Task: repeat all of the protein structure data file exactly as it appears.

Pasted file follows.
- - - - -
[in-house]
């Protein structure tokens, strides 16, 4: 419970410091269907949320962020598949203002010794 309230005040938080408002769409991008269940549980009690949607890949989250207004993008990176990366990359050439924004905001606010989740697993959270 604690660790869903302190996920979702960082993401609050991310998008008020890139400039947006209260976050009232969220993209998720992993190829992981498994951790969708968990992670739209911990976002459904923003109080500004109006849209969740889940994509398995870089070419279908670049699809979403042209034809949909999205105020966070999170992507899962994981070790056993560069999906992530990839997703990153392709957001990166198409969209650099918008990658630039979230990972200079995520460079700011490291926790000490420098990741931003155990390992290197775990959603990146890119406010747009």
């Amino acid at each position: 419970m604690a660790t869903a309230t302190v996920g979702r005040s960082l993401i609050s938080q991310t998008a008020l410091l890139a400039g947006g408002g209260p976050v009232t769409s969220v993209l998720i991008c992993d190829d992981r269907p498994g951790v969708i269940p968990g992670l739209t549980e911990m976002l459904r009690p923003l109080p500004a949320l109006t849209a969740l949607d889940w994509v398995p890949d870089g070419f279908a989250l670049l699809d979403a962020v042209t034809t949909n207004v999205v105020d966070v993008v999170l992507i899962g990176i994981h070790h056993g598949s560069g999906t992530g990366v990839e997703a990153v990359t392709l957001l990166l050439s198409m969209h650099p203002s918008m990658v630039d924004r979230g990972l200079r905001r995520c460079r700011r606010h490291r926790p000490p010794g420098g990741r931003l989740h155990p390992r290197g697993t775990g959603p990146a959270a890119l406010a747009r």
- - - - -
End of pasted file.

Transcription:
[in-house]
């Protein structure tokens, strides 16, 4: 419970410091269907949320962020598949203002010794 309230005040938080408002769409991008269940549980009690949607890949989250207004993008990176990366990359050439924004905001606010989740697993959270 604690660790869903302190996920979702960082993401609050991310998008008020890139400039947006209260976050009232969220993209998720992993190829992981498994951790969708968990992670739209911990976002459904923003109080500004109006849209969740889940994509398995870089070419279908670049699809979403042209034809949909999205105020966070999170992507899962994981070790056993560069999906992530990839997703990153392709957001990166198409969209650099918008990658630039979230990972200079995520460079700011490291926790000490420098990741931003155990390992290197775990959603990146890119406010747009």
């Amino acid at each position: 419970m604690a660790t869903a309230t302190v996920g979702r005040s960082l993401i609050s938080q991310t998008a008020l410091l890139a400039g947006g408002g209260p976050v009232t769409s969220v993209l998720i991008c992993d190829d992981r269907p498994g951790v969708i269940p968990g992670l739209t549980e911990m976002l459904r009690p923003l109080p500004a949320l109006t849209a969740l949607d889940w994509v398995p890949d870089g070419f279908a989250l670049l699809d979403a962020v042209t034809t949909n207004v999205v105020d966070v993008v999170l992507i899962g990176i994981h070790h056993g598949s560069g999906t992530g990366v990839e997703a990153v990359t392709l957001l990166l050439s198409m969209h650099p203002s918008m990658v630039d924004r979230g990972l200079r905001r995520c460079r700011r606010h490291r926790p000490p010794g420098g990741r931003l989740h155990p390992r290197g697993t775990g959603p990146a959270a890119l406010a747009r």